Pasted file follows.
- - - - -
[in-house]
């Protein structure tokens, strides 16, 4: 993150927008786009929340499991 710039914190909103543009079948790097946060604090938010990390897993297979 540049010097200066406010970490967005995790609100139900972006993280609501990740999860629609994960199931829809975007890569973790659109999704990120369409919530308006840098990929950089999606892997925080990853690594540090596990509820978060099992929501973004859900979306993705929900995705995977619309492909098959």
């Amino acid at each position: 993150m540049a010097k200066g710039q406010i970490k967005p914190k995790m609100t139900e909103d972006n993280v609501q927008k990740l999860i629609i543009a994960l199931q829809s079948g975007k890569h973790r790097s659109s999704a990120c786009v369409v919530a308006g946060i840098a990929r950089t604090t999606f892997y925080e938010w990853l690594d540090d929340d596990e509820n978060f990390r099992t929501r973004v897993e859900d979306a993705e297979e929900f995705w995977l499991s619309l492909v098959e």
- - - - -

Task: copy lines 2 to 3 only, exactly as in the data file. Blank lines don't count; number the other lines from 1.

């Protein structure tokens, strides 16, 4: 993150927008786009929340499991 710039914190909103543009079948790097946060604090938010990390897993297979 540049010097200066406010970490967005995790609100139900972006993280609501990740999860629609994960199931829809975007890569973790659109999704990120369409919530308006840098990929950089999606892997925080990853690594540090596990509820978060099992929501973004859900979306993705929900995705995977619309492909098959």
């Amino acid at each position: 993150m540049a010097k200066g710039q406010i970490k967005p914190k995790m609100t139900e909103d972006n993280v609501q927008k990740l999860i629609i543009a994960l199931q829809s079948g975007k890569h973790r790097s659109s999704a990120c786009v369409v919530a308006g946060i840098a990929r950089t604090t999606f892997y925080e938010w990853l690594d540090d929340d596990e509820n978060f990390r099992t929501r973004v897993e859900d979306a993705e297979e929900f995705w995977l499991s619309l492909v098959e």